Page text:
Article contributed by J. Darland.
My phone chirped, I picked it up, and turned it over so I could read the screen. The text message was from an unknown number, “Bull down. 5 x 4 down in creek bottom, below camping spot.” That is the message you wait impatiently to see when you are stuck working for Cooperate America while your Dad and buddies are out mingling with the Elk of Southwest Colorado.
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I had helped my Dad hunt this area weeks prior and had come across much more sign of an Elk presence than could you imagine. While looking at the signs, all I could think was that this was going to be a good year for hunting.
It was the beginning of September. I had just gotten off work and hit the road to meet up with Dad before we went off the grid for two days of Elk hunting. We met at the side of highway close to where we would hunt. I parked and got in with him and we drove up the Forest Service road for about 10-12 miles. All of the conversations centered on the excitement of taking an Elk down with a bow.
Dad had already been up to the area, prior to my arrival, to get the cabin tent set up and the firewood piled up. Basically, all that was missing when I showed up was a mint on my pillow. He had prepared everything so that we could focus on hunting. It made me feel like I was paying a fancy guide service to take me out hunting. Let’s just say life was good.
We cooked dinner over the fire and then looked over the maps of the area that we would be hunting during the next two days. I noticed that there were many open meadows that covered the main mountain we would be traversing the next day.
If you’ve ever hunted SW Colorado, you know that meadows are a very positive and promising aspect to your hunt because they give you a more level, open area to hunt. The San Juan mountains are some of the steepest in the country which is great for backcountry skiing but tough for hunting, to say the least. Seeing the meadows throughout these maps indicated that the terrain was going to be slightly more graceful than most of the terrain we have hunted previously.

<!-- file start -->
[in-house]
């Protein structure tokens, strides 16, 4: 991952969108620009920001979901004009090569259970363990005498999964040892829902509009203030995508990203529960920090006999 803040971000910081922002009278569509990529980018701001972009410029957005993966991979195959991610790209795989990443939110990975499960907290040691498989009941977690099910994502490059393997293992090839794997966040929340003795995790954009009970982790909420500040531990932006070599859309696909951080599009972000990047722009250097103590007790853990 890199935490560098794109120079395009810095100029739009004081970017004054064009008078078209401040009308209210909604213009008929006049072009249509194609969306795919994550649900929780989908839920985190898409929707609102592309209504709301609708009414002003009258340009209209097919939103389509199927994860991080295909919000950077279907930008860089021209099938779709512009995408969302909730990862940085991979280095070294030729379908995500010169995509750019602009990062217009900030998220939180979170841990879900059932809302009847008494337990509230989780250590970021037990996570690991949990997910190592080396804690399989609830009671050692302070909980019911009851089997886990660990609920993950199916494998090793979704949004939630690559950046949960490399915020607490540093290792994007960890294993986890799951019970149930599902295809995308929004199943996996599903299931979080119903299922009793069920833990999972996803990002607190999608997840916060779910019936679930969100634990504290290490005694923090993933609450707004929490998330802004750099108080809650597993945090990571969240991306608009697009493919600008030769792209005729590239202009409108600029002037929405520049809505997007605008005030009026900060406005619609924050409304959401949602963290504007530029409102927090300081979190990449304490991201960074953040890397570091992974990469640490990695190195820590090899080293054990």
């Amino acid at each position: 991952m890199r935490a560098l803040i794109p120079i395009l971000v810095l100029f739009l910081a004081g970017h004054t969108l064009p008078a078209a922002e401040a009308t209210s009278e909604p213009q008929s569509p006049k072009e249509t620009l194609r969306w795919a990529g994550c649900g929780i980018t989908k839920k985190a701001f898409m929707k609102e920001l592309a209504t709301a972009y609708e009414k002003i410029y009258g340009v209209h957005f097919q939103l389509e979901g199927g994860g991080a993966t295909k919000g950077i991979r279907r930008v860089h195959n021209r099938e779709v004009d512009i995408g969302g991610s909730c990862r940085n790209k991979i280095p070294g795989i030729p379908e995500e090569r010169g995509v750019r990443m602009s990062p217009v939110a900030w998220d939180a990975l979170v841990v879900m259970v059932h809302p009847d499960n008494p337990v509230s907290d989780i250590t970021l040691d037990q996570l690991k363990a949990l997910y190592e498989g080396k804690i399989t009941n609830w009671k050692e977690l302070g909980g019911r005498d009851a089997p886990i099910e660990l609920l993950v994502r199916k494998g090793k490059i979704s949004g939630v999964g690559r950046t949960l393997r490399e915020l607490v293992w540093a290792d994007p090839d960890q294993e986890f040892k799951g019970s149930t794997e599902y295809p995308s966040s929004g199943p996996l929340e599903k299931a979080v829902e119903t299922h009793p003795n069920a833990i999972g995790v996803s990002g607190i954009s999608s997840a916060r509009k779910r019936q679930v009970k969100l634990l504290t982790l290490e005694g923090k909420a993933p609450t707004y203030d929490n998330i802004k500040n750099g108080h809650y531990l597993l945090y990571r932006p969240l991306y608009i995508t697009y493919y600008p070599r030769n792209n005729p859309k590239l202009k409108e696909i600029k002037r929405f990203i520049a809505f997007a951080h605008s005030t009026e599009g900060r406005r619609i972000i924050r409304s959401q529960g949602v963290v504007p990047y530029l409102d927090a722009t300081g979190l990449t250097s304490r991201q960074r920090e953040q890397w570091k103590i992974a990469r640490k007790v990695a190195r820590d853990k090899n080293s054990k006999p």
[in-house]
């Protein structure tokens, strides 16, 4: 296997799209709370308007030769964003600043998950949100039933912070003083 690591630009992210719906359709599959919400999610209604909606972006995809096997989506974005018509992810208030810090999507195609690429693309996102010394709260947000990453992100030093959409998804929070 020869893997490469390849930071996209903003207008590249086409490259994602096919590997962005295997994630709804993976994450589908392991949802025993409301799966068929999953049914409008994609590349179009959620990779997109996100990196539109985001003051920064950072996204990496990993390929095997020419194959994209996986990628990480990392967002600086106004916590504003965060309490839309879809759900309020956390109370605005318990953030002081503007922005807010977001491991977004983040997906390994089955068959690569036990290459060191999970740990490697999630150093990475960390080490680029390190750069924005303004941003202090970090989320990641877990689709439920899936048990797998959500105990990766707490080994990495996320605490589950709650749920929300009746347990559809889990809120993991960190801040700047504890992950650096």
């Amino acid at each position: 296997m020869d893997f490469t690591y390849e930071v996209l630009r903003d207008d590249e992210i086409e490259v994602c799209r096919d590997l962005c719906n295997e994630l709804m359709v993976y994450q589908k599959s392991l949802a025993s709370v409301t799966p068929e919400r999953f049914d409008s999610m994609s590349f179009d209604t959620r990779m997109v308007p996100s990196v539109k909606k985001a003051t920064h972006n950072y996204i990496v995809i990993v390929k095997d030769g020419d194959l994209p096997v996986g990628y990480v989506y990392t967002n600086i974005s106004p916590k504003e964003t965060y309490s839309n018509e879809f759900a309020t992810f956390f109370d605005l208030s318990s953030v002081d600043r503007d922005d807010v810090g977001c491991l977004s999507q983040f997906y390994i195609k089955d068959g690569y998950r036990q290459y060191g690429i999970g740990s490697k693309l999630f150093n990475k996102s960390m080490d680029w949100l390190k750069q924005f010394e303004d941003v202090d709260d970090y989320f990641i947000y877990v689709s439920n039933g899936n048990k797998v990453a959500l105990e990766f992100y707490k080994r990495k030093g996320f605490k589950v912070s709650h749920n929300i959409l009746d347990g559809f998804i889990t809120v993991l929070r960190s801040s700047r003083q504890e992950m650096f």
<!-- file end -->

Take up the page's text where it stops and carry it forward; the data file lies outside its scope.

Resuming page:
Those two days went by quickly. (As any day in the great outdoors does). We came across more Elk sign than we could even fathom. There were rubs (where an Elk rubs the fur off of his antlers) on trees at every edge of the meadows we walked through. There were plentiful sources of water and many tracks around the water holes, belonging to both Elk and Mule Deer who called this area home.
We setup in several different locations to use the Elk call but we didn’t have any responses to the calls which were let out. Honestly, it was too early for the rut to be occurring anyway but it was worth the try.
We ended that trip on a high note, coming across a couple of secluded meadows that were tough to access due to the ridges around them. This was promising to us because it is possible that the Elk would feel safer in this hidden area. Dad marked the coordinates on the GPS and we headed back to the truck and back to the real world.
Fast forward three weeks…..
It’s 9:30pm and I receive a text message from a number I hadn’t seen before. After looking closer I realized message was from my Dad’s GPS. The message read, “Bull down. 5×4 down in creek bottom, below camping spot.” My only reaction was a heavy fist pump.
All of those miles in the woods with him had paid off. We had walked up and down and all around that area for two days. We found many areas that would hopefully be prime when the Elk became more vocal.
I was excited because Dad had finally bagged his first elk and with that being said, his first elk was killed with a bow at 39 yards, pretty impressive. Out of my brother, my Dad, and myself, Dad had been the most dedicated to getting an Elk on the ground, since our move to Colorado in 2010. I couldn’t wait to hear the whole story on how it all played out.
I immediately replied to his text message, “I will meet you at the highway at 6 in the morning to help give you a hand packing it out.”
I was stoked! I had to be at work by noon that day but I didn’t even consider it at that time. I was going to get up there and help pack his Elk out regardless of my schedule.
The definition of a trophy kill, varies between hunters. Yes the most popular definition of a trophy kill is one that is a larger than life and is mounted on the wall due to the animal’s insane mass and/or features. This Elk was, by no means, a state record but it’s no scrub either.
Once I laid my eyes on the Elk I was overcome with joy in knowing that he had finally taken an Elk down with his bow.
Read part two of Bow Madness in Elk Country